The ravaging pine-bark beetle that has devastated Colorado’s forests has put the Crystal Lakes community on the front line of the war against beetle-kill.
Nestled among profuse forests of lodgepole pine — the favorite food of the beetle — Crystal Lakes northwest of Red Feather Lakes became an early target.
“It will get worse before it gets better,” says Crystal Lakes Associations general manager Jody Sandquist.
The residents have acted on their own and in concert with the association to fight this war with every available tool, including two new technologies. And the neighborhood approach to disposing of large dead pine and spruce trees is attracting regional attention.
In any war, troops must first be equipped and trained. At Crystal Lakes, individuals and the association have been producing pamphlets, bringing in speakers, partnering with other Front Range programs and creating their own beetle-busting teams.
This outreach teaches homeowners about the lifecycle of the bug, how to identify both infested trees and brood trees — the ones that hold live beetles that can reproduce and fly out to infest other trees in the coming season. These must be cut and removed to halt the infestation.
An as is true on any battlefield, a major logistical problem is removing the fallen. The enormous stacks of logs must be removed, debarked or otherwise treated to kill the insects brooding in them. Every bit as difficult is dealing with vast piles of slash — the limbs and needles removed from the trunks.
At first, Crystal homeowners had to move logs almost 60 miles to the county landfill to dispose of them properly. Three years ago Larimer County opened up local “sort yard” on Creedmore Lakes Road where infested trees could be dropped off. This saved homeowners time and travel money, but didn’t deal with the slash problem, and eventually became too expensive for the county to maintain.
For a few years the Crystal Lakes association provided an area on Tiny Bob Road where slash could be piled. During the winter the association would hire the local fire department to burn the pile. However, last year’s mild weather failed to produce favorable conditions for a burn, and now all open burning is banned within Crystal Lakes.
So residents have brought in some heavy equipment to wage the beetle war.
Kilns and air-curtain burners
The association has partnered with a new company, Bio-Char of Colorado, to burn the slash pile in portable steel kilns. The process turns the slash into a charcoal product that can be used as a potent fertilizer.
Each kiln-load of slash is allowed to burn to an optimum temperature, then the air vents are sealed. In the absence of oxygen, the wood is reduced to charcoal, which is crushed into a powder to become a nitrogen-rich fertilizer. Tomatoes allegedly love this ancient Aztec method of improving soil.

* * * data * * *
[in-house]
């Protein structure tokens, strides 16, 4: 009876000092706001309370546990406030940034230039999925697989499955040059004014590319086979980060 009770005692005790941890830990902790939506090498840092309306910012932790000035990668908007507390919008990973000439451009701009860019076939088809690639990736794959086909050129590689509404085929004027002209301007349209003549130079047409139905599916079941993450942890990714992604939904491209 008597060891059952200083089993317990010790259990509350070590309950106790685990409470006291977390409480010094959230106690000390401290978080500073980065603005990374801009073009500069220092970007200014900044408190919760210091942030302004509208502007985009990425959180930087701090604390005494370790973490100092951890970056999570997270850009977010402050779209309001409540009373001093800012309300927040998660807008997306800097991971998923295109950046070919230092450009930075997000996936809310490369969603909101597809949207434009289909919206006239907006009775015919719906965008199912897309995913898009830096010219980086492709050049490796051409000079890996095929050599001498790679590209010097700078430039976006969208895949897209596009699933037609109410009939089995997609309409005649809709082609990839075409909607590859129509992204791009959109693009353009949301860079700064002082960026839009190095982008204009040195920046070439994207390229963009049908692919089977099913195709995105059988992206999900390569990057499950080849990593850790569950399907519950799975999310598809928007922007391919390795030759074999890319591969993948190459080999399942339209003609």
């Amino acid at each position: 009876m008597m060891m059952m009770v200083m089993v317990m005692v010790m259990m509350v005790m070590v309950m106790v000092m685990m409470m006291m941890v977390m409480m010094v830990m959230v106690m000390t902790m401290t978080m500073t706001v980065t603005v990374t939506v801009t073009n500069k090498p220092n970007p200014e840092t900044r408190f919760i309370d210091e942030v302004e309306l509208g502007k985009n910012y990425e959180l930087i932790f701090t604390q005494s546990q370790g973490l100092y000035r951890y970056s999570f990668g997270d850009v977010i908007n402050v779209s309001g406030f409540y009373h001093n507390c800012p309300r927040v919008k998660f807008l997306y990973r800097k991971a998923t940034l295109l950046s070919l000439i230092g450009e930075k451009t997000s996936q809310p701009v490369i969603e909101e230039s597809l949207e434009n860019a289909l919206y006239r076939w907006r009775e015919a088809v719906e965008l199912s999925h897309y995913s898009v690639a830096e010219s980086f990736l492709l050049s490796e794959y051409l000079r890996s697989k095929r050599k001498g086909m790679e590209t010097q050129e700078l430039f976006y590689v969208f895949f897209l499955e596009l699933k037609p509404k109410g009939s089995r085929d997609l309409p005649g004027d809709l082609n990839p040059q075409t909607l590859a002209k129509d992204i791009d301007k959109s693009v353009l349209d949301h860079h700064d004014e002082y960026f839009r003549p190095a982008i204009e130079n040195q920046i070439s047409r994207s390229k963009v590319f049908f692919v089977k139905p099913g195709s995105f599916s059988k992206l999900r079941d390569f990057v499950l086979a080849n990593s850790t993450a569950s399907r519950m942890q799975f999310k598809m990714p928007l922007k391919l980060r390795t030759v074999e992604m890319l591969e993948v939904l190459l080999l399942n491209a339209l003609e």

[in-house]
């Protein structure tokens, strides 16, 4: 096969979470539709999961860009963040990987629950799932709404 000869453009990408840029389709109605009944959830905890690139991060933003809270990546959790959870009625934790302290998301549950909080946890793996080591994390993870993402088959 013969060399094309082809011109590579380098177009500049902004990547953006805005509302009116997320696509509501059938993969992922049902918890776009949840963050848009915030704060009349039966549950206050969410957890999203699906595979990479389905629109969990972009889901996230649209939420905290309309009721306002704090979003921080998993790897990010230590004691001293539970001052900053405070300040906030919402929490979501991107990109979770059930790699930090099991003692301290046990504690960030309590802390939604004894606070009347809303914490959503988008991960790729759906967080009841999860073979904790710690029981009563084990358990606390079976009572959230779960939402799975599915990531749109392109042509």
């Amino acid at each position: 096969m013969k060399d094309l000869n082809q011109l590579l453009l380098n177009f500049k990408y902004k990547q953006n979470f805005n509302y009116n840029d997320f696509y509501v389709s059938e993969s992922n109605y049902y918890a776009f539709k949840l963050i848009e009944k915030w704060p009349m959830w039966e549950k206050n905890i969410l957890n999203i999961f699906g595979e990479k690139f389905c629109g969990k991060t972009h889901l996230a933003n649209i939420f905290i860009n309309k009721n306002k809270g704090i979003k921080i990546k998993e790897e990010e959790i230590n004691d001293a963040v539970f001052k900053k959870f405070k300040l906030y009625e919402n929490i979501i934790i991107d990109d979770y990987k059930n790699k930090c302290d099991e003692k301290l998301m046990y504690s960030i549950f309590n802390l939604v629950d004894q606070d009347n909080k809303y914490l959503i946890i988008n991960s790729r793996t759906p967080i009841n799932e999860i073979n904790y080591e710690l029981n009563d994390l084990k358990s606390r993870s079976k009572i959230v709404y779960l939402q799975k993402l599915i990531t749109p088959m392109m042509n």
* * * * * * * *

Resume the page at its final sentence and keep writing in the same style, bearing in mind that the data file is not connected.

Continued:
Each kiln can burn up to 2.5 yards of slash at a time, producing some 500 pounds of charcoal. The process also produces a good deal of smoke and a lot of soot. Workers wear gas masks for protection.
The other big — and expensive — weapon in the Crystal Lakes beetle-war arsenal is the air-curtain burner. When the association decided not to purchase one, residents Shirley Pfankuch and her husband Gary Weigel raised the funds from 49 investors to buy the equipment. Their company is now called Slash Solutions LLC, and plans to burn 2,600 cubic yards of material per month.
Several residents of Conifer recently visited the Slash Solutions site on County Road 73C, about a half-mile north of Red Feather Lakes Elementary, to assess the program’s viability and potential for replication.
The air-curtain burner
An air-curtain burner uses a powerful fan to recirculate air in a dumpster-like fire chamber. This produces very high temperatures that burn the material completely with very little smoke. Think of a blacksmith using a bellows to heat the fuel in a forge. The technology was originally created to deal with cleanup in the wake of hurricanes and tornadoes.
The air-curtain burner can burn logs, slash and even stumps. It is equipped with special steel-mesh screens to trap embers, but a fire truck is parked nearby, just in case. Closed circuit cameras allow the operators to monitor the site from a distance, via the Internet.
“It lets me sleep better at night,” Weigel says.
The burner also produces a charcoal residue, which is hauled away by Gallegos Sanitation to add to their compost.
Slash Solutions is located on the site of the former county sort yard, and charges residents $5 per cubic yard for slash, $6 for logs and stumps.
As winter approaches, the beetles will sleep in their cozy wooden tunnels inside the pines. But the residents of Crystal Lakes will continue manning the trenches and foxholes of their long war.
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